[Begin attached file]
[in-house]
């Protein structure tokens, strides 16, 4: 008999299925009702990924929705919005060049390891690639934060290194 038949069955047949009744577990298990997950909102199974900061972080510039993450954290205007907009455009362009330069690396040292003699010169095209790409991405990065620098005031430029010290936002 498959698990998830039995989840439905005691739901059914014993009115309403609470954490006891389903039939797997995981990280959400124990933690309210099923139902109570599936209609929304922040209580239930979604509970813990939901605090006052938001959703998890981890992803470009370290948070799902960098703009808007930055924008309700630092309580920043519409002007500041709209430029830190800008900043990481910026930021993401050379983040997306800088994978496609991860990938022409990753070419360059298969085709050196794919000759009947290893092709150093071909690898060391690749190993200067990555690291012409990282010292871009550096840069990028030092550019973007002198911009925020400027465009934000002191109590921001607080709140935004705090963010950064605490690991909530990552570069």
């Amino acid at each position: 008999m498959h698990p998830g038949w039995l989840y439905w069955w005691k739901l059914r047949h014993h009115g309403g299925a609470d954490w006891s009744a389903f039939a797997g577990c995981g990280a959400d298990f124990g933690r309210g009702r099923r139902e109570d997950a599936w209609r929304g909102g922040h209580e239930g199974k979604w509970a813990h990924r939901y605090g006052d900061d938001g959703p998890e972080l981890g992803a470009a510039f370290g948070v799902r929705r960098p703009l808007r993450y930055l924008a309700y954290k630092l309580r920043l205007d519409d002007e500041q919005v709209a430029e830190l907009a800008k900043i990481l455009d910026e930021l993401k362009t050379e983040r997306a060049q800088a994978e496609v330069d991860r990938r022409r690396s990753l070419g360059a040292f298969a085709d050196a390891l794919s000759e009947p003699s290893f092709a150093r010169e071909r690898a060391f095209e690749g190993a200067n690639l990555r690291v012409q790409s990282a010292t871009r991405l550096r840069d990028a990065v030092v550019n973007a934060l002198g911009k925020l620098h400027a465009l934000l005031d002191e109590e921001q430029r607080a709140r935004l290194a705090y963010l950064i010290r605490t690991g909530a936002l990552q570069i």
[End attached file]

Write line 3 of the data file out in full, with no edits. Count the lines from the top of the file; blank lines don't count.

């Amino acid at each position: 008999m498959h698990p998830g038949w039995l989840y439905w069955w005691k739901l059914r047949h014993h009115g309403g299925a609470d954490w006891s009744a389903f039939a797997g577990c995981g990280a959400d298990f124990g933690r309210g009702r099923r139902e109570d997950a599936w209609r929304g909102g922040h209580e239930g199974k979604w509970a813990h990924r939901y605090g006052d900061d938001g959703p998890e972080l981890g992803a470009a510039f370290g948070v799902r929705r960098p703009l808007r993450y930055l924008a309700y954290k630092l309580r920043l205007d519409d002007e500041q919005v709209a430029e830190l907009a800008k900043i990481l455009d910026e930021l993401k362009t050379e983040r997306a060049q800088a994978e496609v330069d991860r990938r022409r690396s990753l070419g360059a040292f298969a085709d050196a390891l794919s000759e009947p003699s290893f092709a150093r010169e071909r690898a060391f095209e690749g190993a200067n690639l990555r690291v012409q790409s990282a010292t871009r991405l550096r840069d990028a990065v030092v550019n973007a934060l002198g911009k925020l620098h400027a465009l934000l005031d002191e109590e921001q430029r607080a709140r935004l290194a705090y963010l950064i010290r605490t690991g909530a936002l990552q570069i």